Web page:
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O Holy Night
Sam Lewis and Adam Stockbridge (trumpets)
Matthew Fletcher (piano)
Max Pappenheim (organ)
London Choral Sinfonia/Michael Waldron
rec. 2014, St Matthew’s Church, Bayswater, London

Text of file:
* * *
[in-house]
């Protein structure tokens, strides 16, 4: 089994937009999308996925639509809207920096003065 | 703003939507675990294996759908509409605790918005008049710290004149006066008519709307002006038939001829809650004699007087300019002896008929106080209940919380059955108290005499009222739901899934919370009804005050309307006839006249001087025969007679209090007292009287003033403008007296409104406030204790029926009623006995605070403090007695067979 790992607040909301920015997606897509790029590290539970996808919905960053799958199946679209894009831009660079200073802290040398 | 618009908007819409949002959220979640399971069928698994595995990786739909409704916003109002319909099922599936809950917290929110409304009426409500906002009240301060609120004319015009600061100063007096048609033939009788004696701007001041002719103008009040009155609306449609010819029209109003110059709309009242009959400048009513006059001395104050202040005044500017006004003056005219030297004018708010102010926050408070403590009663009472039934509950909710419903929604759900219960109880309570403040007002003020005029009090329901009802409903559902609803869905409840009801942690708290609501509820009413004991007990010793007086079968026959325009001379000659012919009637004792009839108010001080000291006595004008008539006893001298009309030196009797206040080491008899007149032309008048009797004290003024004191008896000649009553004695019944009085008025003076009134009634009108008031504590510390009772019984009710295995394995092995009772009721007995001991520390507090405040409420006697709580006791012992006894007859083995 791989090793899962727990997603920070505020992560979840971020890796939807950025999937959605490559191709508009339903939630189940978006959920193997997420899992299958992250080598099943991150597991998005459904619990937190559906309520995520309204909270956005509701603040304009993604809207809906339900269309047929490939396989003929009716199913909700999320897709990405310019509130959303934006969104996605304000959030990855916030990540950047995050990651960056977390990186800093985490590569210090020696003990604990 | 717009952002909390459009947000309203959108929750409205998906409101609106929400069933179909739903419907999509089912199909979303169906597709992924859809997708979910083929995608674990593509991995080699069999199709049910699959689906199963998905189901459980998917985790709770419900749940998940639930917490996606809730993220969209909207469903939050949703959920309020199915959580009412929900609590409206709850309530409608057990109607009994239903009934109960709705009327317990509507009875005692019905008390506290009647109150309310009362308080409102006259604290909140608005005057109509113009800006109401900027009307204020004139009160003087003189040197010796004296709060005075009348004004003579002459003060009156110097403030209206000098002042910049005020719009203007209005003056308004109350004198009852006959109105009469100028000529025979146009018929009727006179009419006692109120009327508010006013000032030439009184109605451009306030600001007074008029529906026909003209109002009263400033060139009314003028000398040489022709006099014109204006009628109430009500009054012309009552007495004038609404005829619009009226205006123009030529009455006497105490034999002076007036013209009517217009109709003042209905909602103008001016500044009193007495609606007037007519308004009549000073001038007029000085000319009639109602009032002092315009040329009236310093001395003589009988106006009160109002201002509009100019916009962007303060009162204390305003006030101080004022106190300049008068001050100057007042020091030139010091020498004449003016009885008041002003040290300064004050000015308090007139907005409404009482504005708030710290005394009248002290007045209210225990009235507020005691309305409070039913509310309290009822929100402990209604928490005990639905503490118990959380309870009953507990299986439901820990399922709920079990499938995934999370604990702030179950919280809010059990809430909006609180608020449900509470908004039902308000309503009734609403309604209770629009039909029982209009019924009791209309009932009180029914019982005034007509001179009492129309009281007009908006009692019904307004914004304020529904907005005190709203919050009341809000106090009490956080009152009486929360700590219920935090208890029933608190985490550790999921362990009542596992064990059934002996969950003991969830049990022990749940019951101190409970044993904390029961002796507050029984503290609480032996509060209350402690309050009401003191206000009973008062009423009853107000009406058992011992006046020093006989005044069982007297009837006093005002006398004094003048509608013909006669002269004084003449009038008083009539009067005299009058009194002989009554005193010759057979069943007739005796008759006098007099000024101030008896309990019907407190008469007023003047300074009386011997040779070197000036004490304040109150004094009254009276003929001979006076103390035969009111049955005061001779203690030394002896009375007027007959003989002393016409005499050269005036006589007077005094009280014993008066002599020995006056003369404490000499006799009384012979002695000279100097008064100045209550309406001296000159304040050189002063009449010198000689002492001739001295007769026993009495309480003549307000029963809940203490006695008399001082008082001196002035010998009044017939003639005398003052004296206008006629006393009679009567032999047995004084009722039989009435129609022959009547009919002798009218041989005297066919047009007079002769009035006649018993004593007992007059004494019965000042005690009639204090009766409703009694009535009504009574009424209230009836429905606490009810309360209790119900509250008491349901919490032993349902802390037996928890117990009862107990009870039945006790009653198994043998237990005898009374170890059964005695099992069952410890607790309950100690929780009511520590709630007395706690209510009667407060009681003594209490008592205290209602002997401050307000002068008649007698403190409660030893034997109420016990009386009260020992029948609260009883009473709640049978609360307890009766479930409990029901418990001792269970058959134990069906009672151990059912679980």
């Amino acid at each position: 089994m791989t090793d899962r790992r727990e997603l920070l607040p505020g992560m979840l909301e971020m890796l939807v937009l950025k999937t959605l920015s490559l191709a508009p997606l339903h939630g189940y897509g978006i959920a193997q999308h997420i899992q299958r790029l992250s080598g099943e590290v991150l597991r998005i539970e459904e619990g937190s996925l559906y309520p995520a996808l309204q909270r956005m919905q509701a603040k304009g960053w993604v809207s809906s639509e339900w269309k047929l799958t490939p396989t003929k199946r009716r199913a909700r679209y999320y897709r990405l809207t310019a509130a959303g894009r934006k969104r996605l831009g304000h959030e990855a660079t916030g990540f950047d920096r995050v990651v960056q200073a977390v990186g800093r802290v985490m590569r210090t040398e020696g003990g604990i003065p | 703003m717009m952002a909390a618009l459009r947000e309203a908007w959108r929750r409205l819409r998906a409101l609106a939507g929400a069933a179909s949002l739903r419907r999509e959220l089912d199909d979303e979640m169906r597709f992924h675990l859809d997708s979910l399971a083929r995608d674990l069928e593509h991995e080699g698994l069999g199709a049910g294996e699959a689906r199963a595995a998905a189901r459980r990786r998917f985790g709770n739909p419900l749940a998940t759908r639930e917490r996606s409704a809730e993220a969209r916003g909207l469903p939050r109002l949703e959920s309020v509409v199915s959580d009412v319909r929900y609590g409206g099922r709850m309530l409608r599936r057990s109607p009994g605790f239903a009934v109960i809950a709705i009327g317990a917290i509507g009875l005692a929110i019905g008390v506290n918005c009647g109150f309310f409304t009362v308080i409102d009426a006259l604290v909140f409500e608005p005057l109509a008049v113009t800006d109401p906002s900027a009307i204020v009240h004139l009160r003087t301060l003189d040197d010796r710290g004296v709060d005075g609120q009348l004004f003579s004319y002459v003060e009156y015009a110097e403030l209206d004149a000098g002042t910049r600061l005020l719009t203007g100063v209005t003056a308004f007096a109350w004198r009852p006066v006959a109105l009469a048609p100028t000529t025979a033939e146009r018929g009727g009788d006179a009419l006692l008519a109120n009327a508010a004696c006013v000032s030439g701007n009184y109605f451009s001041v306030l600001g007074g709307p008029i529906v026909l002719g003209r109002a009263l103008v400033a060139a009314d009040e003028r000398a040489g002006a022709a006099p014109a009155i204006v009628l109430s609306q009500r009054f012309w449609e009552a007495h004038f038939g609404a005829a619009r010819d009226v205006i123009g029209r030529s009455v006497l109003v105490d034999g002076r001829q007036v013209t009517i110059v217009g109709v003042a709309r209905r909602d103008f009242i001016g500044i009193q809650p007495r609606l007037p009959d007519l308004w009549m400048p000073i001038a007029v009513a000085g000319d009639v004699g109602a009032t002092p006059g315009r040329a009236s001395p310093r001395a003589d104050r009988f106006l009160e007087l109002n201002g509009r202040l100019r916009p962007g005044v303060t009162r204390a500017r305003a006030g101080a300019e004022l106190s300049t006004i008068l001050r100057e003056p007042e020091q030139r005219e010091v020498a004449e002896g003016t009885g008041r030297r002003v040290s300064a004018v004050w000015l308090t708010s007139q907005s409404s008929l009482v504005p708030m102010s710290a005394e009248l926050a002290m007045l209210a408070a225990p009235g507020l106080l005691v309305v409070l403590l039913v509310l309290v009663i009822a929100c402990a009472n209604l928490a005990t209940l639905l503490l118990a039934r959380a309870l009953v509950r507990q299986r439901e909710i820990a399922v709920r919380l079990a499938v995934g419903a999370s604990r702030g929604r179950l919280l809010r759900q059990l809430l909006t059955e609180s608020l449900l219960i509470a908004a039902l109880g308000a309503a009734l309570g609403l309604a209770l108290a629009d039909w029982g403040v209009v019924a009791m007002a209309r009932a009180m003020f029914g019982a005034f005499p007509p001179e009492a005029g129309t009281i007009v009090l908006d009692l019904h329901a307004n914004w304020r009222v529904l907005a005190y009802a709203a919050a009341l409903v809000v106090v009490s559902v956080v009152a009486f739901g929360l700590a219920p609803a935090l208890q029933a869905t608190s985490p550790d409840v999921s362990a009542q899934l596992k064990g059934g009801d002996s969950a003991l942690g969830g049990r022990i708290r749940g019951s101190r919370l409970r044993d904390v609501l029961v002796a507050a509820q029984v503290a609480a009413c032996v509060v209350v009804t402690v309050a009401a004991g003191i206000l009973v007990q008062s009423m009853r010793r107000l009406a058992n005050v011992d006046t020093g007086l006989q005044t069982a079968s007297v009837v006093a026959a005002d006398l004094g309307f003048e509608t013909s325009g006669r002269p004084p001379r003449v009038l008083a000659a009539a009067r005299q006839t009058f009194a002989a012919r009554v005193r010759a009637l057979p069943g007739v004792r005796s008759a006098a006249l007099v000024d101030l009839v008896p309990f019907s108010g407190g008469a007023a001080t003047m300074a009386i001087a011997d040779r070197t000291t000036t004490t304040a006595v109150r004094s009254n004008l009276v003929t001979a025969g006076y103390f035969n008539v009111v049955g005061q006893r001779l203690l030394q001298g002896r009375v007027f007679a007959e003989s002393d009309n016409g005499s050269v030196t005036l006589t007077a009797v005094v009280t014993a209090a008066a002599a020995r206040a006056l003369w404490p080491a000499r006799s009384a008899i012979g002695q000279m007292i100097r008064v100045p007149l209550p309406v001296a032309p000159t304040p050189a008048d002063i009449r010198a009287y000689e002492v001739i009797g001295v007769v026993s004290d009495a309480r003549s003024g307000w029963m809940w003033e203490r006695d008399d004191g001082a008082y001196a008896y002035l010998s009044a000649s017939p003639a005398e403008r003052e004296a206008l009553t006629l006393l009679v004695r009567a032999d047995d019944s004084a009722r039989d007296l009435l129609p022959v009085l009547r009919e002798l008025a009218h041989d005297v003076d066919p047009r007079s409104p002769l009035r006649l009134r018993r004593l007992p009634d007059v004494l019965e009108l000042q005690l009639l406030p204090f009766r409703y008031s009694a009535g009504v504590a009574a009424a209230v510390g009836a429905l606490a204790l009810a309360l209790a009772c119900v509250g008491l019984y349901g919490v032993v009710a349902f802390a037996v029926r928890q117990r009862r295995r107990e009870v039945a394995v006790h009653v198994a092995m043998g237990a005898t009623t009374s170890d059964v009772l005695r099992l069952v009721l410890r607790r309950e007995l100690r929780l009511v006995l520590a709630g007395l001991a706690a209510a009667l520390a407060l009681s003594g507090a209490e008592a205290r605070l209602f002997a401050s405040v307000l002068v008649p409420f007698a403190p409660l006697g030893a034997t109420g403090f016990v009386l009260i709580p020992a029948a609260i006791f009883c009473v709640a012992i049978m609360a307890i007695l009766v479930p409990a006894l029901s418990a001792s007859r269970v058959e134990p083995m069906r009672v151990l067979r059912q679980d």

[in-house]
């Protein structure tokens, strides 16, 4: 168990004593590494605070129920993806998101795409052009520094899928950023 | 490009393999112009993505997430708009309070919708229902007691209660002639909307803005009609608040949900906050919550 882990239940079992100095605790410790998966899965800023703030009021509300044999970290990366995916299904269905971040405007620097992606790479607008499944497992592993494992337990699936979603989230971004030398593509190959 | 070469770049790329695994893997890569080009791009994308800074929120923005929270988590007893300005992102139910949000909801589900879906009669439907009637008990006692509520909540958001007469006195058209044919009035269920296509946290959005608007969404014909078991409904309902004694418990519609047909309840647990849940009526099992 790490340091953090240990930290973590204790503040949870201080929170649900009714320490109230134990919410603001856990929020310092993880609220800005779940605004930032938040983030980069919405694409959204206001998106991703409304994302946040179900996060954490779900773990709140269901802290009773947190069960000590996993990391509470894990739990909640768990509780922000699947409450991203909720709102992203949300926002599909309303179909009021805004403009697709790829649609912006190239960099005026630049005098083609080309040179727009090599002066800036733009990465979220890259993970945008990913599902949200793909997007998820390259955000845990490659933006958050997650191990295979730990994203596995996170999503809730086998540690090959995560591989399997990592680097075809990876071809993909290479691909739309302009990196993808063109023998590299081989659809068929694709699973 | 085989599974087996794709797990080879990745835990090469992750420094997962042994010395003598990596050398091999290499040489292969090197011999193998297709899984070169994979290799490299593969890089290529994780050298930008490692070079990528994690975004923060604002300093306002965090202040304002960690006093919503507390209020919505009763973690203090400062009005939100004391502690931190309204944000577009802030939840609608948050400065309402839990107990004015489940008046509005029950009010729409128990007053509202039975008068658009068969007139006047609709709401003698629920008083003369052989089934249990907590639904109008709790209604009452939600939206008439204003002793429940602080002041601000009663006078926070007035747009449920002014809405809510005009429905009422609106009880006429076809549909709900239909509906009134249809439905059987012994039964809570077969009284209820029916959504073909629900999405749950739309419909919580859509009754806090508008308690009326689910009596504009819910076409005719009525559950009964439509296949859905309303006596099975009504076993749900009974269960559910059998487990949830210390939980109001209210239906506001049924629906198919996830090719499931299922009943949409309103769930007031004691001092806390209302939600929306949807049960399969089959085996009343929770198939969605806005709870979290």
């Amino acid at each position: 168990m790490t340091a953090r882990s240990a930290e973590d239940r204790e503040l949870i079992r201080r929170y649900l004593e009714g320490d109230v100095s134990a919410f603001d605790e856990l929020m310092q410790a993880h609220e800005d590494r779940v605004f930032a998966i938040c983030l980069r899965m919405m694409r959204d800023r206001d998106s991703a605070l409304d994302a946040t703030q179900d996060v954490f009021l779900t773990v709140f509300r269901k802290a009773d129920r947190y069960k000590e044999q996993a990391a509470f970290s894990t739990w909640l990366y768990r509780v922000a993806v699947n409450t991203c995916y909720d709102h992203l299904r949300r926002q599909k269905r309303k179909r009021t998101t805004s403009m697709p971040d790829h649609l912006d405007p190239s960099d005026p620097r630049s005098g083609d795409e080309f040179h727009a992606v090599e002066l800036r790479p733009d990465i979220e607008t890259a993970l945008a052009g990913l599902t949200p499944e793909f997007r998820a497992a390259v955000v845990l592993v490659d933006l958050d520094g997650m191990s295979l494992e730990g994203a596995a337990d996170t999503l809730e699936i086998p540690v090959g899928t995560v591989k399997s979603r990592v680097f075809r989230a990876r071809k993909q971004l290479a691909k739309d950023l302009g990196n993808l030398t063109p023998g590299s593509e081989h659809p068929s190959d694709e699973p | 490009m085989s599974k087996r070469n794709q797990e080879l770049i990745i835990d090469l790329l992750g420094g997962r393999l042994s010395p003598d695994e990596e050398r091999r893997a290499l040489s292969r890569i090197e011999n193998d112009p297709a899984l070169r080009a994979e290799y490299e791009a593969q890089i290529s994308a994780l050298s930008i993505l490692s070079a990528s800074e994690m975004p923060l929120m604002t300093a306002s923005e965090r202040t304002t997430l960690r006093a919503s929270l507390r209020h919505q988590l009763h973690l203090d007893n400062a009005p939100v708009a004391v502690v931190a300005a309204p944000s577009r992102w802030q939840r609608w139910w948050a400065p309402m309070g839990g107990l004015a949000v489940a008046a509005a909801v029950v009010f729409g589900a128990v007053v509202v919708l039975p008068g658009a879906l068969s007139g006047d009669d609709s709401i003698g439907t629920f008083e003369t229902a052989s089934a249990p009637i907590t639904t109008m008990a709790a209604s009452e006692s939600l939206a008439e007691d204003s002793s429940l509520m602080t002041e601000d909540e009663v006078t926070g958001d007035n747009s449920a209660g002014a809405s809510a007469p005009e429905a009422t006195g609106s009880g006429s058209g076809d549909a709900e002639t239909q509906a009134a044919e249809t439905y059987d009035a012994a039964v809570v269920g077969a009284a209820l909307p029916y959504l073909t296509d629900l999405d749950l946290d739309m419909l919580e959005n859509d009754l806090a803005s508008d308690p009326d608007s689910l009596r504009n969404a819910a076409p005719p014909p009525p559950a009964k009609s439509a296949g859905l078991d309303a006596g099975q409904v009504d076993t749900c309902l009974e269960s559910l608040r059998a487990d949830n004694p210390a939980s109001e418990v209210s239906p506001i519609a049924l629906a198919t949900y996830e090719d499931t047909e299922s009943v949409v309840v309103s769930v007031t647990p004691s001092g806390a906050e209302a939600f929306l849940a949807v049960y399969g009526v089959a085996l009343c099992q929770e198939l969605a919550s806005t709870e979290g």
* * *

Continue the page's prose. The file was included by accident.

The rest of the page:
This generous programme of mainly traditional hymns and carols is greatly distinguished by the choice of settings for traditional texts and selection of arrangements for familiar melodies. This is not a programme which basks in the simple pleasures of light, charming and popular Christmassy sounds, but one which explores not only the high musical value of many short, seasonal pieces but creates an atmosphere of mystery, awe and intense reflection. This is perhaps best exemplified in Richard Pantcheff’s haunting and deeply atmospheric A Christmas Carol, in which slow, sustained vocal lines waft elusively over an other-worldly organ accompaniment. No boisterous bells, no chirpy chanting, no delightfully ditties, but an intense reflection on the true miracle of the Christmas story, as related in Swinburne’s text. Similarly, Robert Saxton’s setting of his own words, The Child of Light brings a moment of high drama which is entirely in keeping in the context of the programme.